The Los Angeles Cultural Heritage Commission has voted to declare the Lytton Savings Building, located on the site of a controversial proposed project at 8150 Sunset Blvd., as a historic-cultural monument.
The decision, which the commission made Thursday, means the developer of the project can be forced to wait 180 days for the city permit required to demolish the building. That period can be extended another 180 days with the approval of the L.A. City Council while preservation alternatives are explored. The project now will go before the L.A. City Council’s Planning and Land Use Management committee and, if approved by it, to a vote of the L.A. City Council.
The developer, Townscape Partners, faces another potential obstacle. The West Hollywood City Council last night agreed to ask a lawyer to appeal the L.A. Planning Commission’s approval of the project.
The building, now a Chase bank, was designed by Kurt Meyer in 1960. It is located on the site of the Garden of Allah, the estate of legendary actress Alla Nazimova, who turned the 2.5 acre estate into a hotel in 1926. Townscape plans to demolish the building, which is on the southwest corner of Sunset and Crescent Heights boulevards, as part of a Frank Gehry-designed project with five buildings with a total of 249 housing units and retail and other commercial space. Townscape has offered to make 28 of the housing units available to lower-income people in exchange for permission to triple the allowed building size. The L.A. Planning Commission approved Townscape’s plans in exchange for its agreeing to add ten more “workforce” housing units, which are defined as housing for families of four whose income is roughly between $56,000 and $67,000 a year.
Friends of Lytton Savings, a group organized to lobby for preserving the building, characterized the fight with Townscape Partners as a “true David vs. Goliath match.”
As evidence of that, the group cited Townscape’s expenditure of $166,715 in the first quarter of this year on lobbying the L.A. City Council, the L.A. Planning Commission and Mayor Eric Garcetti. Councilmember David Ryu, whose district includes the project site, has supported the historic designation. Townscape also has made major donations to City Council members up for re-election in West Hollywood, site of its 8899 Beverly project.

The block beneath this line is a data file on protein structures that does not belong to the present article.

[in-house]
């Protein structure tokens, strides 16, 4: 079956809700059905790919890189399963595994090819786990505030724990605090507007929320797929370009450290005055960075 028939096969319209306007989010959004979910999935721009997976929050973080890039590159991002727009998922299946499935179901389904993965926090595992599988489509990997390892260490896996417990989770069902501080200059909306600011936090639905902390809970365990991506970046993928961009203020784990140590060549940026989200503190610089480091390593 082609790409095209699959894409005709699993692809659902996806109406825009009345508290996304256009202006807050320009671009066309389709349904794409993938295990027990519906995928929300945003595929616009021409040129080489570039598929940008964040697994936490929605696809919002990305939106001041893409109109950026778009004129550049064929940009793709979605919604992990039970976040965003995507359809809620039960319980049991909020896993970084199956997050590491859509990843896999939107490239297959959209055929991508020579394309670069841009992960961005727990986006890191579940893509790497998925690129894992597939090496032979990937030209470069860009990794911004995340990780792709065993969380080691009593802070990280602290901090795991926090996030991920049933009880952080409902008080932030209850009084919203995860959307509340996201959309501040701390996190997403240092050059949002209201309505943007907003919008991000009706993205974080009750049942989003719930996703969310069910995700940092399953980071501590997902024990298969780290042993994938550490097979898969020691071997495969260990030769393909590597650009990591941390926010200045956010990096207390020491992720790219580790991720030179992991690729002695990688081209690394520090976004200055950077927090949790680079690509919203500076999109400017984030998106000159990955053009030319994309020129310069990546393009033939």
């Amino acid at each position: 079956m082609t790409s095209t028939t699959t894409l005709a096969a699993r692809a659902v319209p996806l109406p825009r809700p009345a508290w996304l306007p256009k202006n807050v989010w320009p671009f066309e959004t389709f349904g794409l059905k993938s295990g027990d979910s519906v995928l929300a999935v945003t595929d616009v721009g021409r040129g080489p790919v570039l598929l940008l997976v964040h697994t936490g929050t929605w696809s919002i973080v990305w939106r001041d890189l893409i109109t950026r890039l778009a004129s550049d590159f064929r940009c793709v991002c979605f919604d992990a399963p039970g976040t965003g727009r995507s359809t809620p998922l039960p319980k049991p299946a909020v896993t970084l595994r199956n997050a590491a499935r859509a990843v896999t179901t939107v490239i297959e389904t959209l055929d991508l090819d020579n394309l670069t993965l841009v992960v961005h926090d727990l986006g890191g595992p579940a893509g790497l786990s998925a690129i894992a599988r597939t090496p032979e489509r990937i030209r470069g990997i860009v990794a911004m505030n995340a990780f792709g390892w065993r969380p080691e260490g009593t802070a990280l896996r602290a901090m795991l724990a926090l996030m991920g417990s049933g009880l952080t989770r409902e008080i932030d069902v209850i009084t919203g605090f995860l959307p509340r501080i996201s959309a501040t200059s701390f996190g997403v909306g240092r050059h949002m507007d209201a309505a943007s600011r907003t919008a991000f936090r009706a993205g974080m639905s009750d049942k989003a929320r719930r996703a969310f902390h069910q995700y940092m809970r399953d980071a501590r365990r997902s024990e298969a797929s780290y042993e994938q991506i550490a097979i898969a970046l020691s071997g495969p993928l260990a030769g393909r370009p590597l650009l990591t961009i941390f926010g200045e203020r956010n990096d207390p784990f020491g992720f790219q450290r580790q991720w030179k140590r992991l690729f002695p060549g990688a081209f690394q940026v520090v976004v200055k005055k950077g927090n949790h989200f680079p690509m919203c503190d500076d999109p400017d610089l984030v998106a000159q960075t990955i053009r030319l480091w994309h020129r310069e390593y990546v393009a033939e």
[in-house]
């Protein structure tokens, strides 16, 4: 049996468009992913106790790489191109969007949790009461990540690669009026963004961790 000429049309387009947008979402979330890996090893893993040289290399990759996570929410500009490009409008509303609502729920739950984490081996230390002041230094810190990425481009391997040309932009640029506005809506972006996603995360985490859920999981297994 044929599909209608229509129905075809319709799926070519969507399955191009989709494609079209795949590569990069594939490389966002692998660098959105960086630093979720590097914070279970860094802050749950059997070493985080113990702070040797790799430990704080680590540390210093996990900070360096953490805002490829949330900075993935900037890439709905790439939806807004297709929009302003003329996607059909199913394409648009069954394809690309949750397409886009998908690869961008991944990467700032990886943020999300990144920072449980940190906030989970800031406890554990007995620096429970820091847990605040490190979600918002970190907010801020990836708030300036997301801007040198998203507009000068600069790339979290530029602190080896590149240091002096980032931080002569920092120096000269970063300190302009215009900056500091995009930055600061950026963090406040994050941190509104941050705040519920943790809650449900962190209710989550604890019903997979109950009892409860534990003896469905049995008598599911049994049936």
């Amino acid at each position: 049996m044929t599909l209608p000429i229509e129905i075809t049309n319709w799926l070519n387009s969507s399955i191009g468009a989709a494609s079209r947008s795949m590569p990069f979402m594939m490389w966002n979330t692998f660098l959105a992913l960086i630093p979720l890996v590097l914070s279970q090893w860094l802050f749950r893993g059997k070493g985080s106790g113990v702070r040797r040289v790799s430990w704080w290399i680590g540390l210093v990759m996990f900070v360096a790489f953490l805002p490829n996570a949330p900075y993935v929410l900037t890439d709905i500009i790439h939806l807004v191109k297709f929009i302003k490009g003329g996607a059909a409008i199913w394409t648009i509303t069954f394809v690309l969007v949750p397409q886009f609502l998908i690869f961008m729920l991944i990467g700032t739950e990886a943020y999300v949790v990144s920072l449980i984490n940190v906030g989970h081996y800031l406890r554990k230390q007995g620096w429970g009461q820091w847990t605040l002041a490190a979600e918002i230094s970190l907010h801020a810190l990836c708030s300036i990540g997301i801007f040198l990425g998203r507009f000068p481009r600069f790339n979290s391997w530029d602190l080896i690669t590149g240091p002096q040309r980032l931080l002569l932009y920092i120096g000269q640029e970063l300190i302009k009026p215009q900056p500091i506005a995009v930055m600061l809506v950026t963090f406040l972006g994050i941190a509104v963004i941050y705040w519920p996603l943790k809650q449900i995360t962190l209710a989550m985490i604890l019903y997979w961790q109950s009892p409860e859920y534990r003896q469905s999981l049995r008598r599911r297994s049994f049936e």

Townscape also has been embroiled in controversy over that project. It intends to convert the office building on that site into 52 condominiums with an additional 15 units for low- and moderate-income people. It also plans to build nine single-family houses on Rosewood Drive behind the 8899 Beverly building. The West Hollywood City Council granted the developer an exception to the city’s zoning rules that allows it almost double the size of the existing 90,000-square-foot building, which already is twice the size of what is permitted for that area under the city’s general plan. The 10-story building was constructed in 1962, 22 years before West Hollywood was incorporated as a city and thus was “grandfathered” into the general plan.
The City Council last night decided to delay a previously scheduled public hearing on relinquishing the city’s rights to the 10-foot-wide strip of land running along 480 feet of Rosewood Avenue, behind the 8899 Beverly Blvd. project site. Councilmember John D’Amico said it didn’t make sense to take up that matter while a lawsuit is pending against the city over its approval of the project. That suit was filed by last year by the West Hollywood West Residents Association.
The easement originally was intended to accommodate a widening of Rosewood Avenue. City staffers have said WeHo has no plans to ever widen Rosewood Avenue, so it is in keeping with the city’s general plan to give the land back to the owner, Beverly Boulevard Associates.
Residents of West Hollywood West, have argued that giving the land back would deprive the city of the open space which has become a de facto park for the neighborhood in the past 50 years.